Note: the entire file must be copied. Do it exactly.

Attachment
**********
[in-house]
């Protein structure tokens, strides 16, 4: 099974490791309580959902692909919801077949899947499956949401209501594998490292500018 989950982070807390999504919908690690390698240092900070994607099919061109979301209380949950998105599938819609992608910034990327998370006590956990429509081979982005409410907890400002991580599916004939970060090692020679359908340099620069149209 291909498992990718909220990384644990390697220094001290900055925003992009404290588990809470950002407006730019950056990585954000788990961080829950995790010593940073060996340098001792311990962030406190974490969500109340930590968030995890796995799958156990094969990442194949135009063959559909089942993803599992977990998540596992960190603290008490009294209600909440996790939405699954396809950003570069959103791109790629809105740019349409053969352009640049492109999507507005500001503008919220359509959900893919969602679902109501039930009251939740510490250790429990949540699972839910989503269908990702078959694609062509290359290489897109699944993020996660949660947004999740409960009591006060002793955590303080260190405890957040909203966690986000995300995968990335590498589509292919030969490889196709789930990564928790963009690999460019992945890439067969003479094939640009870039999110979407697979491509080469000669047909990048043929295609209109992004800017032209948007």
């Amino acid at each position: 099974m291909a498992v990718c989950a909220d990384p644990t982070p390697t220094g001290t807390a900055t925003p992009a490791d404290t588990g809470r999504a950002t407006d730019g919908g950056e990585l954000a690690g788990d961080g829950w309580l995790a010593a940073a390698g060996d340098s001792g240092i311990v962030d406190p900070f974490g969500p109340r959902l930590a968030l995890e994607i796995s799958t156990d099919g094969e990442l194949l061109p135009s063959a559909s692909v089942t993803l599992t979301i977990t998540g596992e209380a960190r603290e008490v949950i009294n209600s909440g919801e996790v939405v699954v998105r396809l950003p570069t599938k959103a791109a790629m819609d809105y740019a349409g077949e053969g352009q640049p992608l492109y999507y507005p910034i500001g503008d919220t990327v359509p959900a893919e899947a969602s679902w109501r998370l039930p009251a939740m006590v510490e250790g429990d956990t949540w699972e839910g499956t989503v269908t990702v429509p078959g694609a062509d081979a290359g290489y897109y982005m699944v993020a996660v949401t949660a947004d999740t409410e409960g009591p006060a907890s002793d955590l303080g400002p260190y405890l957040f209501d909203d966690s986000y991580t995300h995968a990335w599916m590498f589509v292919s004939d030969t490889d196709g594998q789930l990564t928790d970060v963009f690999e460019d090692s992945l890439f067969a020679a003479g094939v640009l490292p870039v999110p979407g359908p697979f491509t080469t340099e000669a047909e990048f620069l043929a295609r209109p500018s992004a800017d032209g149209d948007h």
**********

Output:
[in-house]
């Protein structure tokens, strides 16, 4: 099974490791309580959902692909919801077949899947499956949401209501594998490292500018 989950982070807390999504919908690690390698240092900070994607099919061109979301209380949950998105599938819609992608910034990327998370006590956990429509081979982005409410907890400002991580599916004939970060090692020679359908340099620069149209 291909498992990718909220990384644990390697220094001290900055925003992009404290588990809470950002407006730019950056990585954000788990961080829950995790010593940073060996340098001792311990962030406190974490969500109340930590968030995890796995799958156990094969990442194949135009063959559909089942993803599992977990998540596992960190603290008490009294209600909440996790939405699954396809950003570069959103791109790629809105740019349409053969352009640049492109999507507005500001503008919220359509959900893919969602679902109501039930009251939740510490250790429990949540699972839910989503269908990702078959694609062509290359290489897109699944993020996660949660947004999740409960009591006060002793955590303080260190405890957040909203966690986000995300995968990335590498589509292919030969490889196709789930990564928790963009690999460019992945890439067969003479094939640009870039999110979407697979491509080469000669047909990048043929295609209109992004800017032209948007």
């Amino acid at each position: 099974m291909a498992v990718c989950a909220d990384p644990t982070p390697t220094g001290t807390a900055t925003p992009a490791d404290t588990g809470r999504a950002t407006d730019g919908g950056e990585l954000a690690g788990d961080g829950w309580l995790a010593a940073a390698g060996d340098s001792g240092i311990v962030d406190p900070f974490g969500p109340r959902l930590a968030l995890e994607i796995s799958t156990d099919g094969e990442l194949l061109p135009s063959a559909s692909v089942t993803l599992t979301i977990t998540g596992e209380a960190r603290e008490v949950i009294n209600s909440g919801e996790v939405v699954v998105r396809l950003p570069t599938k959103a791109a790629m819609d809105y740019a349409g077949e053969g352009q640049p992608l492109y999507y507005p910034i500001g503008d919220t990327v359509p959900a893919e899947a969602s679902w109501r998370l039930p009251a939740m006590v510490e250790g429990d956990t949540w699972e839910g499956t989503v269908t990702v429509p078959g694609a062509d081979a290359g290489y897109y982005m699944v993020a996660v949401t949660a947004d999740t409410e409960g009591p006060a907890s002793d955590l303080g400002p260190y405890l957040f209501d909203d966690s986000y991580t995300h995968a990335w599916m590498f589509v292919s004939d030969t490889d196709g594998q789930l990564t928790d970060v963009f690999e460019d090692s992945l890439f067969a020679a003479g094939v640009l490292p870039v999110p979407g359908p697979f491509t080469t340099e000669a047909e990048f620069l043929a295609r209109p500018s992004a800017d032209g149209d948007h």